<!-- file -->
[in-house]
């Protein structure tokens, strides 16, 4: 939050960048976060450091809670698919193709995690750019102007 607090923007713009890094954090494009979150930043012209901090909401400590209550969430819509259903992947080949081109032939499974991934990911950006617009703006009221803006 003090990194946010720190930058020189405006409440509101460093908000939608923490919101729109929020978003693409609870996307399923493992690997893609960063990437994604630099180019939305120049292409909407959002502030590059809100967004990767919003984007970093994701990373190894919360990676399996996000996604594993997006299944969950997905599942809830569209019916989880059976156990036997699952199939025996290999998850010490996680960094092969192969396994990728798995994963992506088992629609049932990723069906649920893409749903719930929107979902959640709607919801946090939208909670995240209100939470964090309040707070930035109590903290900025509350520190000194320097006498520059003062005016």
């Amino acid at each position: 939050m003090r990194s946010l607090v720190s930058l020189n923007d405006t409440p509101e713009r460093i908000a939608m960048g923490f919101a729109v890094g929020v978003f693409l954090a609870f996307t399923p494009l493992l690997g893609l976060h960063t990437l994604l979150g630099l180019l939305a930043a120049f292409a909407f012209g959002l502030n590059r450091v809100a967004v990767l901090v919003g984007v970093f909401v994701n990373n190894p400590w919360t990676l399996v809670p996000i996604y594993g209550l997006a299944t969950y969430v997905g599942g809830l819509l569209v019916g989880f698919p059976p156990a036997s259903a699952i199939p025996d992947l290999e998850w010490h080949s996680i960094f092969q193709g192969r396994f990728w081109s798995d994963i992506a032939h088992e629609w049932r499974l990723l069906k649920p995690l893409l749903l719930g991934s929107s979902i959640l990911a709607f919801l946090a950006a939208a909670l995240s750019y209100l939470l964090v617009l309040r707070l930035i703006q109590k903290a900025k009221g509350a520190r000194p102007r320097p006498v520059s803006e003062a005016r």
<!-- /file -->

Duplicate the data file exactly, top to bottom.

[in-house]
């Protein structure tokens, strides 16, 4: 939050960048976060450091809670698919193709995690750019102007 607090923007713009890094954090494009979150930043012209901090909401400590209550969430819509259903992947080949081109032939499974991934990911950006617009703006009221803006 003090990194946010720190930058020189405006409440509101460093908000939608923490919101729109929020978003693409609870996307399923493992690997893609960063990437994604630099180019939305120049292409909407959002502030590059809100967004990767919003984007970093994701990373190894919360990676399996996000996604594993997006299944969950997905599942809830569209019916989880059976156990036997699952199939025996290999998850010490996680960094092969192969396994990728798995994963992506088992629609049932990723069906649920893409749903719930929107979902959640709607919801946090939208909670995240209100939470964090309040707070930035109590903290900025509350520190000194320097006498520059003062005016």
């Amino acid at each position: 939050m003090r990194s946010l607090v720190s930058l020189n923007d405006t409440p509101e713009r460093i908000a939608m960048g923490f919101a729109v890094g929020v978003f693409l954090a609870f996307t399923p494009l493992l690997g893609l976060h960063t990437l994604l979150g630099l180019l939305a930043a120049f292409a909407f012209g959002l502030n590059r450091v809100a967004v990767l901090v919003g984007v970093f909401v994701n990373n190894p400590w919360t990676l399996v809670p996000i996604y594993g209550l997006a299944t969950y969430v997905g599942g809830l819509l569209v019916g989880f698919p059976p156990a036997s259903a699952i199939p025996d992947l290999e998850w010490h080949s996680i960094f092969q193709g192969r396994f990728w081109s798995d994963i992506a032939h088992e629609w049932r499974l990723l069906k649920p995690l893409l749903l719930g991934s929107s979902i959640l990911a709607f919801l946090a950006a939208a909670l995240s750019y209100l939470l964090v617009l309040r707070l930035i703006q109590k903290a900025k009221g509350a520190r000194p102007r320097p006498v520059s803006e003062a005016r």